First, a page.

Sunday, October 25, 2009

A solution for John

It appears that I've been too pessimistic claiming that I can't assemble the meaning of 'John has two sisters' from the word meanings. Blackburn&Bos have taught me:

John: λv (v JOHN)
has: λsubj λobj (subj (λs (obj s id)))
two: λn λy λv (v (∃S (|S|=2 & ∀x∊S (n x y))))
sisters: λx λy SISTER(x,y)

Let's evaluate:

(two sisters) = λy λv (v (∃S (|S|=2 & ∀x∊S SISTER(x,y))))
(has John) = λobj (obj JOHN id)
((has John) (two sisters)):
   ∃S (|S|=2 & ∀x∊S SISTER(x,JOHN))

Note that this semantics also doesn't assume that John has only 2 sisters, so it really looks like an appropriate one.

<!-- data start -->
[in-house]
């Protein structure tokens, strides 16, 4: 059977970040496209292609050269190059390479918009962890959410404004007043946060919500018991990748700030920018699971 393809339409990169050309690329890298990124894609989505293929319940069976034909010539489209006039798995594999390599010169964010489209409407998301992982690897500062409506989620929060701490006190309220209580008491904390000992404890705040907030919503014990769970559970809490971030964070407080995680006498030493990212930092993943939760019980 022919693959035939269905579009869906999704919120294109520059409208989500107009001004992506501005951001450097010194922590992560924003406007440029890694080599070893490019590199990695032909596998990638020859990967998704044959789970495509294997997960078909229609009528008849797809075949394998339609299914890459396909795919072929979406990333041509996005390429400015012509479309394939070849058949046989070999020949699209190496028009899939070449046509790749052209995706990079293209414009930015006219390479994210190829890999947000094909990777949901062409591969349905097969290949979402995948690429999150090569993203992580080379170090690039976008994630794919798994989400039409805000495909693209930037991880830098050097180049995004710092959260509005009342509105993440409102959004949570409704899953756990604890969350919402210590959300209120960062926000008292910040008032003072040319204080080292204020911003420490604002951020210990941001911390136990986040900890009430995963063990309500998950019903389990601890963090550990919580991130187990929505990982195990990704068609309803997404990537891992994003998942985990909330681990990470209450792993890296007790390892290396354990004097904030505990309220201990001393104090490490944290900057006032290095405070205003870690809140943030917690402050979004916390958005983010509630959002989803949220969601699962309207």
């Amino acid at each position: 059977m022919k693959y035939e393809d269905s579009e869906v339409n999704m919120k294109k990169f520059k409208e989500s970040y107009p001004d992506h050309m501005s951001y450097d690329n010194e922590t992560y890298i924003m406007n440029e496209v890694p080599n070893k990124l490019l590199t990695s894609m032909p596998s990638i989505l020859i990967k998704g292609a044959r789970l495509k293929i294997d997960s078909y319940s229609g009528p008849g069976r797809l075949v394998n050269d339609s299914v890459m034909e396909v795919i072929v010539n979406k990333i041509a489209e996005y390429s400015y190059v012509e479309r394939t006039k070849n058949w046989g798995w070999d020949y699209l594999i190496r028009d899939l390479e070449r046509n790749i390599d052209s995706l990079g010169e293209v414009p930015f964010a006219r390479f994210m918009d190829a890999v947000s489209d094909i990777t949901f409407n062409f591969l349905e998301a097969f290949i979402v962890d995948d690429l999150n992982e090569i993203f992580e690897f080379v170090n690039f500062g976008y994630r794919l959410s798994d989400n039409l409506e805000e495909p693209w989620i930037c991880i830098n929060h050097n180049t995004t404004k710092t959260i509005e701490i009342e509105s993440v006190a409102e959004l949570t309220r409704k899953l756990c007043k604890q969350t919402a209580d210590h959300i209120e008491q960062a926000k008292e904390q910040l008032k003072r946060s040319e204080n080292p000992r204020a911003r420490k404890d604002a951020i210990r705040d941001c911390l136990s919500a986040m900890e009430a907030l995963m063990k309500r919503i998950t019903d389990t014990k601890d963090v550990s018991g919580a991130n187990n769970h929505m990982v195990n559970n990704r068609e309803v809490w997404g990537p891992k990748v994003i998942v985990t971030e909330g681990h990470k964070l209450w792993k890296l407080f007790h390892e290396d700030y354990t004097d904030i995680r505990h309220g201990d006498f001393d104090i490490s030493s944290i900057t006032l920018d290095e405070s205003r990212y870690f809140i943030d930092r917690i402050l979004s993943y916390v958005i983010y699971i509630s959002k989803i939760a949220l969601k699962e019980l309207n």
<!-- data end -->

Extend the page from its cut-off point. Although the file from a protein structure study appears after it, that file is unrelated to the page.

So, the applicative text structure is restored in its rights. Although I don't much like this kind of solution, because the semantics of 'has' and 'two' are too dependent of the fact that SISTER predicate takes 2 arguments. I'd have to change them both to express 'John has two dogs', thus making 'two' (and every other numeric quantifier) ambiguous in semantics. But it's still better than nothing.

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